There is little in argument that the second Palestinian Uprising is effectively terminated, despite the fact that the causes which led to it remain in place. This claim does not deny the looming prospects of a third revolt, nor does it undermine the unbroken will of the Palestinian people to carry on with their resistance by any channel available.
However, unfolding events in the Occupied Territories, topped by Israeli Prime Minister Ariel Sharon's declared intentions of "disengaging" from the Gaza Strip, with a first phase scheduled for August 2005, have shifted internal Palestinian focus, even if temporarily, from confronting the Israeli occupation to settling factional and political grievances.
As far as the Israeli disengagement plan is concerned, Sharon's real motives are starkly clear and require no elaboration. In a noteworthy policy speech delivered on June 30, 2005, Sharon, while taking on settlers opposing the disengagement plan clarified that the conditional move is motivated purely by demographics. This is certainly a palpable insinuation that Sharon's actions are motivated by the recommendations of the US-led quartet on Middle East peace, the provisions of the US forged road map or international law.
"We concluded that we are going to leave Gaza, where there is no chance of establishing a Jewish majority," he said in Cesaria.. "It is clear to everyone that Gaza will never be part of Israel in any final agreement. At the same time, we are turning our resources to the most important areas, which we need to safeguard for our existence: the Galilee, the Negev, Greater Jerusalem, the settlement blocs, and security areas."
Sharon has once again demonstrated that he is anything but a changed man. His commitment to the illegal settlements project is approaching the apex: caging in Palestinians in the Occupied Territories, annexing 58 per cent of the size of the West Bank, expanding the borders of Greater Jerusalem to include major settlements blocks and working diligently to offset Palestinian population growth by dispatching thousands of Jewish settlers to the West Bank, expropriating a large area of Palestinian land by extending the illegal wall which has already snaked its way around scores of Palestinian towns and villages, incarcerating tens of thousands of Palestinians behind walls, fences, trenches and locked gates.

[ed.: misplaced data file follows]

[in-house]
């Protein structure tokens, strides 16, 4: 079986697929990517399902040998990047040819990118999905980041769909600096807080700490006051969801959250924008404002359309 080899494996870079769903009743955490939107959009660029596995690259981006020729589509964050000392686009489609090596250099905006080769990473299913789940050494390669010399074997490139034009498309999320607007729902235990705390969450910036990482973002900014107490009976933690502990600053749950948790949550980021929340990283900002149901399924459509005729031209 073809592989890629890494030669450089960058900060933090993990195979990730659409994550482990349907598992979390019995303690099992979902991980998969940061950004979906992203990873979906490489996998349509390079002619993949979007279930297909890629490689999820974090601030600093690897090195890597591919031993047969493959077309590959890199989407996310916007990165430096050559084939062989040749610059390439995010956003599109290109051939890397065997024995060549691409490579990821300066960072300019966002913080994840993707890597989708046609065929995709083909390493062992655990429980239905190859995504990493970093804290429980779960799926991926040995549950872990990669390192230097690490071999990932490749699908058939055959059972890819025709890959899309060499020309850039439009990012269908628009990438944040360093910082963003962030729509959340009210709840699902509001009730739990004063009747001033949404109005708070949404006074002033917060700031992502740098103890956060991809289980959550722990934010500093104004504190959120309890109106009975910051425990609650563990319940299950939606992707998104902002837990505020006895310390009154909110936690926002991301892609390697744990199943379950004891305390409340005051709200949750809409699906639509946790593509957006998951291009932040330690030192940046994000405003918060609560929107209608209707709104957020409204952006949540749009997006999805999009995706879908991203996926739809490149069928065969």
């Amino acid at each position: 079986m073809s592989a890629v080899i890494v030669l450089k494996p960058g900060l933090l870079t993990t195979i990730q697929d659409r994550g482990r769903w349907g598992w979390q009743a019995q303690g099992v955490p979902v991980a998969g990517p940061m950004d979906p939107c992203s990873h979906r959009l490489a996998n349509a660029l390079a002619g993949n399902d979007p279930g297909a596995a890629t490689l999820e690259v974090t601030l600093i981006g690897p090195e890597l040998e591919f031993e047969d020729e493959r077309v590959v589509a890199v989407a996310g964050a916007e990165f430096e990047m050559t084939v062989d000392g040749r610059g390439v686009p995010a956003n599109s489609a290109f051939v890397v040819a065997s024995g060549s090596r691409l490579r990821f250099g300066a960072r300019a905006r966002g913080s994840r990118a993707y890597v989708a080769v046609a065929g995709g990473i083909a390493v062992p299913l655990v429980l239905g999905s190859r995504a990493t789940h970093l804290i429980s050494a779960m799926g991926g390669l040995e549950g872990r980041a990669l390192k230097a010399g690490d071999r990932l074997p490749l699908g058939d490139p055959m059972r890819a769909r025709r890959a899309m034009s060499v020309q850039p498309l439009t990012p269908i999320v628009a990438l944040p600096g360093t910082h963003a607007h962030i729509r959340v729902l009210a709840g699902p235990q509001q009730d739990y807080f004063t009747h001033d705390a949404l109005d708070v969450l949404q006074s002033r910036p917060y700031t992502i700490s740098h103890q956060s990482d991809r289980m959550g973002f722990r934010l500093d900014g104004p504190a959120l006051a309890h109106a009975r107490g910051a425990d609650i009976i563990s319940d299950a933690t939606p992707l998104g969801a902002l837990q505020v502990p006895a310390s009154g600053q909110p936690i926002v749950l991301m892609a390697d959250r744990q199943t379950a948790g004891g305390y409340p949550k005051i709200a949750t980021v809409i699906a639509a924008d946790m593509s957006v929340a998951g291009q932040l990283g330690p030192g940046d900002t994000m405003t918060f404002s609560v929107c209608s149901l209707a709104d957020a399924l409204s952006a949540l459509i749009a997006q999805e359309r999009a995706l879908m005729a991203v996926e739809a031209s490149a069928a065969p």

This is what Sharon has to offer Palestinians in response to their one sided ceasefire and to President Mahmoud Abbas, who's trying hard to prove to Washington and Tel Aviv, that he unlike Arafat is a worthy "peace partner."
Meanwhile, the world watched with shock and amazement Israel's over-publicised clashes between Jewish settlers and soldiers. "Israeli vs. Israeli in Gaza", read a Christian Science Monitor headline. The media did its best to diminish the ingrained conception that Sharon's commitment to the illegal settlements is everlasting. If the man who earned the title of The Bulldozer for destroying so many homes in Gaza during the 1970's is willing to take on his extremist and most loyal constituency for the sake of peace, then he must be earnest in his efforts to bring the conflict to a halt, many concluded.
But there is more to "Arik's horror show" in Gaza, wrote veteran Israeli journalist and peace activist, Uri Avnery, following a noisy clash between settler youth and Israeli troops on June 29, 2005. He wrote: "There is no escaping the simple conclusion. It is in (Sharon's) interests that TV screens in Israel and all over the world show the scenes of the terrible riots. That's how he sows in the heads of the viewers the natural question, 'If the evacuation of a few small settlements causes such a huge uproar - how can one even dream of removing the big settlements in the West Bank?'